State of Alaska Division of Legislative Audit

25-30029-05

June 10, 2013
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SUMMARY OF: A Special Report on the Department of Transportation and Public Facilities, Force Account Projects, March 3, 2005.

Purpose of the Report

In accordance with Title 24 of the Alaska Statutes and a special request by the Legislative Budget and Audit Committee, we have conducted an audit of the Department of Transportation and Public Facilities (DOTPF). The overall objective of the audit was to determine the extent to which DOTPF uses force accounts for construction projects. Additional objectives included review of policies and procedures over force account, comparison of state wages to Davis-Bacon wage rates, review and analysis of public interest finding.

Report Conclusions

The majority of force account work is for preventative maintenance projects. Beginning in 1998, the Federal Highway Administration (FHWA) allows the State to utilize funding for maintenance projects designed to prolong the life of federally-funded highways. In the past, these activities were paid for with state general funds. DOTPF has taken advantage of this change by expanding the preventative maintenance activities conducted by Maintenance and Operation (M&O) personnel. The work on these projects primarily consists of aggregate leveling, asphalt treatments, crack sealing and repairs, guardrail adjustments, drainage improvements, and other miscellaneous maintenance and repair activities. The purpose of these projects is to provide the treatments necessary to preserve road conditions, control deterioration, and reduce long-term maintenance costs.

We found DOTPF’s policies and procedures over force accounts projects to be sufficient, that force account wages are generally equivalent to Davis-Bacon wages, materials, and equipment on force account projects were properly obtained, and the public interest findings were adequately supported and approved by DOTPF’s Chief Contracts Officer.

Findings and Recommendations

  1. The Department of Transportation and Public Facilities (DOTPF) commissioner should improve procedures governing public interest findings on force account projects.

One of DOTPF’s estimating methodologies may tend to overstate, albeit in minor amounts, the contractors estimated costs. In the adjustment factor methodology, estimates are based on percentages that are not well documented. For example, the guidance is unclear as to what portion of mark-ups is for profit versus overhead. In general, support for percentages used is not well defined. The guidance could be better supported to eliminate the appearance of overstatement of savings. In addition, final reports summarizing the results of force account projects are not reviewed and compared to public interest findings to verify if intended goals and cost estimates were met.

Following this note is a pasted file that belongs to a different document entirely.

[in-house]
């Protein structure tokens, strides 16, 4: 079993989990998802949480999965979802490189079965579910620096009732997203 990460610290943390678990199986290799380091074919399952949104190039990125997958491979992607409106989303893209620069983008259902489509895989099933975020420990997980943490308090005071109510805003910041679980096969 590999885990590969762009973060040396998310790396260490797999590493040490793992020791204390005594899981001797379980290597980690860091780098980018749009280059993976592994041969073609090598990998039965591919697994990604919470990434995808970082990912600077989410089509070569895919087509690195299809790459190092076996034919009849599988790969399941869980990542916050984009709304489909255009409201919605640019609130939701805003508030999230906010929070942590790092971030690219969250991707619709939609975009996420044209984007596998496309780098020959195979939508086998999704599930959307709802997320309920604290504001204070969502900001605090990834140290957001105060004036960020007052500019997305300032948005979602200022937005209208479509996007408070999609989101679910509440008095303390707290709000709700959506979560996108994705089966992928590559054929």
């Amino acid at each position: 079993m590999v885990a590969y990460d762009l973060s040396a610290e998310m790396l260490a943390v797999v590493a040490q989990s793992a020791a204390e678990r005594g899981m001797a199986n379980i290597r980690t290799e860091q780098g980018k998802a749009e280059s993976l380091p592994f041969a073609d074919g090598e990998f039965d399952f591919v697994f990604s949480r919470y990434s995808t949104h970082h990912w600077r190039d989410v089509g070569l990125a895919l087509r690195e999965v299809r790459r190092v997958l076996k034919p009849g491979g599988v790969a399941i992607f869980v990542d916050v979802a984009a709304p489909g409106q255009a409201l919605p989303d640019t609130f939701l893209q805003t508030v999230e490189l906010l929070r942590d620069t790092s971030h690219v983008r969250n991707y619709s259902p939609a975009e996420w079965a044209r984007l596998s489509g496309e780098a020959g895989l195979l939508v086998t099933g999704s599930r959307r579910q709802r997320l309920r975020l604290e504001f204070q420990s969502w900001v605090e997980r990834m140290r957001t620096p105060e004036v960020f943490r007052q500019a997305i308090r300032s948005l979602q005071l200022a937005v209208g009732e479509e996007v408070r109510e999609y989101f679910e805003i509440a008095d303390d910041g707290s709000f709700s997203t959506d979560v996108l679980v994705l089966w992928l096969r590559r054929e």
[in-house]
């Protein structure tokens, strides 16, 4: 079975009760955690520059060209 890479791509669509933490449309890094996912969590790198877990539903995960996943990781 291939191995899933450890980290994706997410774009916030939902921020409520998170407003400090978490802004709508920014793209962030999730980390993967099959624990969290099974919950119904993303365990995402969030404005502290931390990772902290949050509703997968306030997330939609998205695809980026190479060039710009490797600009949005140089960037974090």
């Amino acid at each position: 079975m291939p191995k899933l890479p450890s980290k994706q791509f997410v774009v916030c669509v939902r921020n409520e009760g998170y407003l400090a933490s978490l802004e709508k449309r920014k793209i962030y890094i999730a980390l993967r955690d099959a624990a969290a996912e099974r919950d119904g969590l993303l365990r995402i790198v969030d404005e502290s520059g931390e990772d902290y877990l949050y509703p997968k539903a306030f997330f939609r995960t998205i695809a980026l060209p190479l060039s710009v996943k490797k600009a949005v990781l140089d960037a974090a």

The Chief Contracts Officer is responsible for review and approval of public interest findings for force account projects over $100,000, but does not receive a final report summarizing the outcome of the force account projects upon completion. For this reason, the final result of force account projects are not reviewed to verify if they met the intended goals and established estimates according to the PIF.

DOTPF prepares and submits close-out reports to the federal oversight agency providing the funding for such projects. While these close-out reports meet federal agencies’ monitoring requirements, they are not sufficient for state purposes for two primary reasons. First, the Chief Contracts Officer does not receive a copy of the reports; and, secondly, the expenditures of all state funds are not included in the reports. For example, overruns borne by the State are not included in such reports. A separate report, summarizing the outcome of the force account project including all costs, would enhance internal control over the PIF process by providing additional monitoring and documentation to support the estimates contained in the PIF.

Without a final report including all the costs related to the project, it is possible project costs could be significantly higher than estimated in the PIF, which could potentially change the Chief Contract Officers’ decision making on the cost effectiveness of using state forces.

We recommend DOTPF strengthen internal control procedures over the PIF process by requiring a final report that summarizes the outcome of the project and it should include all related project costs as well as overruns. Secondly, DOTPF should clarify methodologies for estimates. Specifically, document the methodology supporting the percentages used in estimates. Finally, DOTPF’s Standard Specifications for Highway Construction Manual, section 109-1.05, should be updated to specify the portion of mark-up that applies to overhead versus profit. This will help ensure estimates are reasonable and improve the documented support for those estimates.

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